Abandoned, pined and sank in age;
The fair Grusinian now no more
Yielded her soul to passion's power,
Her fate was with Maria's blended,
On the same night their sorrows ended;
  Seized by mute guards the hapless fair
Into a deep abyss they threw,--
  If vast her crime, through love's despair,
Her punishment was dreadful too!

At length th'exhausted Khan returned,
  Enough of waste his sword had dealt,
The Russian cot no longer burned,
  Nor Caucasus his fury felt.
In token of Maria's loss
  A marble fountain he upreared
In spot recluse;--the Christian's cross
  Upon the monument appeared,
(Surmounting it a crescent bright,
  Emblem of ignorance and night!)
Th'inscription mid the silent waste
Not yet has time's rude hand effaced,
  Still do the gurgling waters pour
Their streams dispensing sadness round,
  As mothers weep for sons no more,
In never-ending sorrows drowned.
  In morn fair maids, (and twilight late,)
Roam where this monument appears,
  And pitying poor Maria's fate
  Entitle it the FOUNT OF TEARS!


My native land abandoned long,
I sought this realm of love and song.
Through Bakchesaria's palace wandered,
Upon its vanished greatness pondered;
  All silent now those spacious halls,
And courts deserted, once so gay
  With feasters thronged within their walls,
Carousing after battle fray.
  Even now each desolated room
And ruined garden luxury breathes,
  The fountains play, the roses bloom,
The vine unnoticed twines its wreaths,
  Gold glistens, shrubs exhale perfume.
The shattered casements still are there
  Within which once, in days gone by,
Their beads of amber chose the fair,
  And heaved the unregarded sigh;
The cemetery there I found,
  Of conquering khans the last abode,
Columns with marble turbans crowned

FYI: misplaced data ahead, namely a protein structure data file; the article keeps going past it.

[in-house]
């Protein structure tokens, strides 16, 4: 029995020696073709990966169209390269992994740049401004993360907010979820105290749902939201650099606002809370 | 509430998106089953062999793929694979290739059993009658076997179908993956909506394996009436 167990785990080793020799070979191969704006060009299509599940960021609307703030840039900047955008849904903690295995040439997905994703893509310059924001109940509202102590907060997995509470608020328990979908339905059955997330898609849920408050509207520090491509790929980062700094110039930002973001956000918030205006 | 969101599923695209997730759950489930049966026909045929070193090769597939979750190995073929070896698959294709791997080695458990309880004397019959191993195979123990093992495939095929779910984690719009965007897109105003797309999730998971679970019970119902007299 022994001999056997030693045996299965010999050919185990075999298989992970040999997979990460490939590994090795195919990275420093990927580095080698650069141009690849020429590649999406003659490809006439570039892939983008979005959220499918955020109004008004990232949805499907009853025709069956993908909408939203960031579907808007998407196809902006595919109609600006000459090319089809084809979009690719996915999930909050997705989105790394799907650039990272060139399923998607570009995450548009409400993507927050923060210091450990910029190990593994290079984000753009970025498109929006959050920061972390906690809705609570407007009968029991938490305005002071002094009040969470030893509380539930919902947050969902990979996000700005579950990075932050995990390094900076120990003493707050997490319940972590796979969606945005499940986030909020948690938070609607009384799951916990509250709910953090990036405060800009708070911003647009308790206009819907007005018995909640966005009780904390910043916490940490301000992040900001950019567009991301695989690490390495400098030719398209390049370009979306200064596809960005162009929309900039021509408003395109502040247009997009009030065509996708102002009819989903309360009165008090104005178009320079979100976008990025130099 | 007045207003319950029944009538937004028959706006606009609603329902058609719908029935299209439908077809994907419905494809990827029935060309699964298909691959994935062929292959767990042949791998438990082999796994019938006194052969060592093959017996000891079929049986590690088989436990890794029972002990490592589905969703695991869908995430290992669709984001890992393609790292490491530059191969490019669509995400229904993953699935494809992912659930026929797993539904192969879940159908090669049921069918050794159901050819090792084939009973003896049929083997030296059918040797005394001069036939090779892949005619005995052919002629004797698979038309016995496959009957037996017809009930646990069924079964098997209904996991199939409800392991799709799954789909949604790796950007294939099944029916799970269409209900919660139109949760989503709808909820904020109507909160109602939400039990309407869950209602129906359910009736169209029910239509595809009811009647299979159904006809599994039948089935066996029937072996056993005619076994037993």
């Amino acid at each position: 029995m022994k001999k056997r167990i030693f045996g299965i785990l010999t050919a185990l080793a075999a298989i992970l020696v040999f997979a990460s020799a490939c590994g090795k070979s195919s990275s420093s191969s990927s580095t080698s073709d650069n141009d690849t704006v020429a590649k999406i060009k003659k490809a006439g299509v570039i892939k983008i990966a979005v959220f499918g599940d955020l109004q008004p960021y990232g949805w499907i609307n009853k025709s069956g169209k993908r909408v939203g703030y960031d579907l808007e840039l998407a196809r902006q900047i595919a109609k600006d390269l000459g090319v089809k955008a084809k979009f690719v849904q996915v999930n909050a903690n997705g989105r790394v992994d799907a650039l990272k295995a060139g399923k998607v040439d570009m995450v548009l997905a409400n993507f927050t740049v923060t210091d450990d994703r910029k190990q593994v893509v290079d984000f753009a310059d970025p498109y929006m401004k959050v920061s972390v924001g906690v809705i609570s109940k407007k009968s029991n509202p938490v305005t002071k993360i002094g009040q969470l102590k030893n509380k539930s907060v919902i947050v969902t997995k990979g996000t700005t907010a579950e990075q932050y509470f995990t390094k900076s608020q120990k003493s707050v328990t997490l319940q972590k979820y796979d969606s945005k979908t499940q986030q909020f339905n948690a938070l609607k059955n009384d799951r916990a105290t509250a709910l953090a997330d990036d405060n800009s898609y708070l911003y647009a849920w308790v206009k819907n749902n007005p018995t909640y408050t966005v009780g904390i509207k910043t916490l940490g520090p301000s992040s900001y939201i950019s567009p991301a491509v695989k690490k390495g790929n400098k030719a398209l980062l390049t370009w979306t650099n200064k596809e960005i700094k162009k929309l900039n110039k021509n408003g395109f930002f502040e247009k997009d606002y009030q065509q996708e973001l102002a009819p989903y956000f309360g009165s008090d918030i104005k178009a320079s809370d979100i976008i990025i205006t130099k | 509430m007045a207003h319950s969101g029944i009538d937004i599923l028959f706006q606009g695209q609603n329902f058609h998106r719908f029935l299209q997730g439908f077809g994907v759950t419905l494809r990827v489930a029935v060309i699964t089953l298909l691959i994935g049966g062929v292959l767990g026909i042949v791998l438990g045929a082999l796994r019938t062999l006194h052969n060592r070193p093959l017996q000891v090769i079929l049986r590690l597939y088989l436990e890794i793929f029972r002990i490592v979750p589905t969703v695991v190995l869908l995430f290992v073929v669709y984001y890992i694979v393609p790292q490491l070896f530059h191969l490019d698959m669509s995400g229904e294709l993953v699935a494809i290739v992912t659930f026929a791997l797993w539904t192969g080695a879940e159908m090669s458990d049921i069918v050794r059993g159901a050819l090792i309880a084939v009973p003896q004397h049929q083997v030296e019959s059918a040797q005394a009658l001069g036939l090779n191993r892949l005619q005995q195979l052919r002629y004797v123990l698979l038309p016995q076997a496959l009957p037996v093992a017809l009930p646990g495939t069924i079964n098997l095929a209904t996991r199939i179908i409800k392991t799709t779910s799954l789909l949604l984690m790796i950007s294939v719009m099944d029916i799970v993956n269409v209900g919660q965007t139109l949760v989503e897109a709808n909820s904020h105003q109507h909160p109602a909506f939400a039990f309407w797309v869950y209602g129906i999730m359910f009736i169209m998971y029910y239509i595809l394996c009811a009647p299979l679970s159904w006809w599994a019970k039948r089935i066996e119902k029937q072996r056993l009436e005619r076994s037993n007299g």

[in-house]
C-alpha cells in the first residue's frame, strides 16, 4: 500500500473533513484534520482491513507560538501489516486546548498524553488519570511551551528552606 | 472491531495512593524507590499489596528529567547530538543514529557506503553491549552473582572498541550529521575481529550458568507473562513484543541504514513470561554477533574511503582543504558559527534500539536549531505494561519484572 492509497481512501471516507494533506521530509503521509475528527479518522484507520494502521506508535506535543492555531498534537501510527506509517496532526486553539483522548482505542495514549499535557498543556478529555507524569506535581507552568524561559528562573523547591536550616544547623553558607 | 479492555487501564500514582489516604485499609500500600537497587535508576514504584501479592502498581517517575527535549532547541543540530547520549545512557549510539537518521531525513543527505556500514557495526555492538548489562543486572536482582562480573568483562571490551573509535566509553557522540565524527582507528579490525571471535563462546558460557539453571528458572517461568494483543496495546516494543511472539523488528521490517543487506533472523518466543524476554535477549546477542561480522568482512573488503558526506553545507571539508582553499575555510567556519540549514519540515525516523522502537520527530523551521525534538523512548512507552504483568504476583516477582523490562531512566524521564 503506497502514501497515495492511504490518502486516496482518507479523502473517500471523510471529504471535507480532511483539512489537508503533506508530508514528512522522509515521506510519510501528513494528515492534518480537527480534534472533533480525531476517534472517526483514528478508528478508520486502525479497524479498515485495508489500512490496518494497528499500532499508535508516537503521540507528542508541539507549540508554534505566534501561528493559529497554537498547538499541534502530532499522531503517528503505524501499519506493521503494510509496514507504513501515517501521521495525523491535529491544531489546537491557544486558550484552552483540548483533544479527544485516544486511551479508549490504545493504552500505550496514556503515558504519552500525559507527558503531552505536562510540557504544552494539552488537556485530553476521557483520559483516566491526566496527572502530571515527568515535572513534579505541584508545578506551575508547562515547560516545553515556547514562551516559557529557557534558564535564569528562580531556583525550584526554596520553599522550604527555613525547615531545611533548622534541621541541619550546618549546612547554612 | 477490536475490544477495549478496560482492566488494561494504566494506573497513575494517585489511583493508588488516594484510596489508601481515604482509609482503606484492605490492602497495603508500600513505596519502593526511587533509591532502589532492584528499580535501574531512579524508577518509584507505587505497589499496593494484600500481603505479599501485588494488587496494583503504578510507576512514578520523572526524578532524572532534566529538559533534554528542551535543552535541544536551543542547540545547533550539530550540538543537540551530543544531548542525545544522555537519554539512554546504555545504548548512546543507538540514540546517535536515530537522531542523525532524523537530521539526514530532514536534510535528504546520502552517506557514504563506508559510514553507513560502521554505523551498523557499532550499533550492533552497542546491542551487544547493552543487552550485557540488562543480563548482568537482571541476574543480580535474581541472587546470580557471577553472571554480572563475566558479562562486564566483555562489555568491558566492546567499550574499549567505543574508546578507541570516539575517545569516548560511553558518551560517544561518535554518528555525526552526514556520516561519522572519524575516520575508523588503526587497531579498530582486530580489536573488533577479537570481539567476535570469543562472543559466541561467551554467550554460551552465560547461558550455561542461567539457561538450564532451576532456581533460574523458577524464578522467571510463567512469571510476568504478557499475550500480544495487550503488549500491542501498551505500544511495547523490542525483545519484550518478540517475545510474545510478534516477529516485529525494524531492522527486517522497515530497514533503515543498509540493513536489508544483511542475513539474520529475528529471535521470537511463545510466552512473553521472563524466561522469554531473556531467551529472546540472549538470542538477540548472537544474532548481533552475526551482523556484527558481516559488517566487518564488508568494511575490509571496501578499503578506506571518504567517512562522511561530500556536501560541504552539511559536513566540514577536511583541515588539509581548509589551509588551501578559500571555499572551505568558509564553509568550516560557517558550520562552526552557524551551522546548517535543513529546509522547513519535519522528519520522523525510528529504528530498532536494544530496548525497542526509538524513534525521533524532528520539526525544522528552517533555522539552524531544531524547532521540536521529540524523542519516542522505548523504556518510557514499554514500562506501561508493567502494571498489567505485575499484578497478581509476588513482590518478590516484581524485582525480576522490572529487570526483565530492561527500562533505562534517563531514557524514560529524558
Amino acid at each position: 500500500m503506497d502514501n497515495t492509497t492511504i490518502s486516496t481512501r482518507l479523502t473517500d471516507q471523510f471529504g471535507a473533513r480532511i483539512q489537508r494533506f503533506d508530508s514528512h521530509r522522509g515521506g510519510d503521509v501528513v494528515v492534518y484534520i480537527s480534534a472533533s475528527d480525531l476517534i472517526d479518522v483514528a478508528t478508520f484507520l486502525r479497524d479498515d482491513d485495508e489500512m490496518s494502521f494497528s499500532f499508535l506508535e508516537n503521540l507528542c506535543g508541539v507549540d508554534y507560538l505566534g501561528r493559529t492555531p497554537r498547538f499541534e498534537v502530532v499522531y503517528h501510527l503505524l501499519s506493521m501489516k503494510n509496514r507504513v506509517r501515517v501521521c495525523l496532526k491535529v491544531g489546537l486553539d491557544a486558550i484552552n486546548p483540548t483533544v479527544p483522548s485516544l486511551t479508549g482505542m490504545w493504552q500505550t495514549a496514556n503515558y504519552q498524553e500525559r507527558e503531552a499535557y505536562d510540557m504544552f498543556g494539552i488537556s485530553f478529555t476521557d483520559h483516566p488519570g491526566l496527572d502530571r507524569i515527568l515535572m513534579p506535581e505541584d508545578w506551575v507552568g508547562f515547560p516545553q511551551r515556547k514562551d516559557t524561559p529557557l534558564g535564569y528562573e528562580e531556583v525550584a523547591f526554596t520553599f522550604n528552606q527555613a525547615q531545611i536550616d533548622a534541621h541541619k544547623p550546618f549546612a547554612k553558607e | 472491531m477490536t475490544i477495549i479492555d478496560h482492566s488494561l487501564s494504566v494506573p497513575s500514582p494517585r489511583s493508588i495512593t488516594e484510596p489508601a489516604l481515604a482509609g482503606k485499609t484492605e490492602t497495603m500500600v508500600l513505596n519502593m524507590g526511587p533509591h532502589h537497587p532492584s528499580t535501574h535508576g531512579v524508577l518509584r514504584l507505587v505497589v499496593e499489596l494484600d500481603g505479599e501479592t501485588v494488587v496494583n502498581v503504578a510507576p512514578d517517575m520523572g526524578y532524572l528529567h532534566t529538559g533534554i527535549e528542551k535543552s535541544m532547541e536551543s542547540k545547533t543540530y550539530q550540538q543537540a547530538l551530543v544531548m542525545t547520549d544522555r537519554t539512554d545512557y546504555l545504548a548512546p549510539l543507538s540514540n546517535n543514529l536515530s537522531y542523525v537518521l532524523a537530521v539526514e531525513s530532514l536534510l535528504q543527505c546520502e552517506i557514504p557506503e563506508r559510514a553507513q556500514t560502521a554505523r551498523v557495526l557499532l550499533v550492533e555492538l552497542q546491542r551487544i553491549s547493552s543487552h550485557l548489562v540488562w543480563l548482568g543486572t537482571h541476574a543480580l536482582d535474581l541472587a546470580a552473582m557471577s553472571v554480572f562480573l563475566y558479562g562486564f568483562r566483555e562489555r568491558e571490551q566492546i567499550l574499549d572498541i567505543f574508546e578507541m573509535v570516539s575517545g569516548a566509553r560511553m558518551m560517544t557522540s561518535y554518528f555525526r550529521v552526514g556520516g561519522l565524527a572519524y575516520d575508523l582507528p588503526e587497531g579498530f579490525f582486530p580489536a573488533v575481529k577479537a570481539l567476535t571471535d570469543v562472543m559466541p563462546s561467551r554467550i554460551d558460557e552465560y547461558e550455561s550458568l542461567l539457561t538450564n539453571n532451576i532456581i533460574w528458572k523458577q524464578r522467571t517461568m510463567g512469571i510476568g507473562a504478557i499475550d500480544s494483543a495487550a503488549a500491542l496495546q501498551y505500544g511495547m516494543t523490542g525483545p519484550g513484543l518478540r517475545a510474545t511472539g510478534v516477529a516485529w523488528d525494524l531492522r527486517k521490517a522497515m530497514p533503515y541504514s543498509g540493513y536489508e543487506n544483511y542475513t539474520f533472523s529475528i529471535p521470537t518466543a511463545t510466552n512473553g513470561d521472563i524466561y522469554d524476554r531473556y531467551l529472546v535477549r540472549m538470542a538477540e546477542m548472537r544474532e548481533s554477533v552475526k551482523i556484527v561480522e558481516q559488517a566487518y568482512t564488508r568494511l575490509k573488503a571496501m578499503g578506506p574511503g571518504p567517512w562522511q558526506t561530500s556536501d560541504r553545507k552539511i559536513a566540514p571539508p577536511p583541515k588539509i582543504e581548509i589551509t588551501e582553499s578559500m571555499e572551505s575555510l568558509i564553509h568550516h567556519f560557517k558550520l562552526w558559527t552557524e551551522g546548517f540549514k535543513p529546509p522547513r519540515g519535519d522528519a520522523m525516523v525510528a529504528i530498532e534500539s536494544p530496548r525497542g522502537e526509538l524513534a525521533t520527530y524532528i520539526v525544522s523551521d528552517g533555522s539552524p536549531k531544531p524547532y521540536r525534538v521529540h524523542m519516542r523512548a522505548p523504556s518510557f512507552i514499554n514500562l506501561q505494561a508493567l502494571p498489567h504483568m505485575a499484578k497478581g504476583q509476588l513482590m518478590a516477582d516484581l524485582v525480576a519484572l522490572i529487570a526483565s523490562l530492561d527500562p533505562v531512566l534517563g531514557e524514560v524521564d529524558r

Their resting-place the traveller showed,
And seemed to speak fate's stern decree,
"As they are now such all shall be!"
Where now those chiefs? the harem where?
Alas! how sad scene once so fair!
Now breathless silence chains the air!
  But not of this my mind was full,
The roses' breath, the fountains flowing,
The sun's last beam its radiance throwing
 Around, all served my heart to lull
Into forgetfulness, when lo!
A maiden's shade, fairer than snow,
  Across the court swift winged its flight;--
  Whose shade, oh friends! then struck my sight?
  Whose beauteous image hovering near
  Filled me with wonder and with fear?
Maria's form beheld I then?
  Or was it the unhappy Zarem,
Who jealous thither came again
  To roam through the deserted harem?
That tender look I cannot flee,
Those charms still earthly still I see!


He who the muse and peace adores,
  Forgetting glory, love, and gold,
Again thy ever flowery shores
  Soon, Salgir! joyful shall behold;
The bard shall wind thy rocky ways
  Filled with fond sympathies, shall view
  Tauride's bright skies and waves of blue
With greedy and enraptured gaze.
  Enchanting region! full of life
Thy hills, thy woods, thy leaping streams,
  Ambered and rubied vines, all rife
With pleasure, spot of fairy dreams!
  Valleys of verdure, fruits, and flowers,
  Cool waterfalls and fragrant bowers!
All serve the traveller's heart to fill
  With joy as he in hour of morn
  By his accustomed steed is borne
In safety o'er dell, rock, and hill,
  Whilst the rich herbage, bent with dews,
Sparkles and rustles on the ground,
  As he his venturous path pursues
Where AYOUDAHGA'S crags surround!

[1] A Turkish pipe.

 

 

AMATORY AND OTHER POEMS,
BY VARIOUS RUSSIAN AUTHORS.

 

 

[Several of the following translations were published anonymously, many years since, in the "National Gazette," when edited by Robert Walsh, Esq., and in the "Atlantic Souvenir," and other periodicals.]

 

 

AMATORY AND OTHER POEMS.

SONG.

I through gay and brilliant places
  Long my wayward course had bound,
Oft had gazed on beauteous faces,
  But no loved one yet had found.

Careless, onward did I saunter,
  Seeking no beloved to see,
Rather dreading such encounter,
  Wishing ever to be free.

Thus from all temptation fleeing,
  Hoped I long unchecked to rove,
'Till the fair Louisa seeing,--
  Who can see her, and not love?

Sol, his splendid robes arrayed in,
  Just behind the hills was gone,
When one eve I saw the maiden
  Tripping o'er the verdant lawn.

Of a strange, tumultuous feeling,
  As I gazed I felt the sway,
And, with brain on fire and reeling,
  Homeward quick I bent my way.

Through my bosom rapid darting,
  Love 'twas plain I could not brave,
And with boasted freedom parting,
  I became Louisa's slave.

THE HUSBAND'S LAMENT.

BY P. PELSKY.

Parted now, alas! for ever
  From the object of my heart,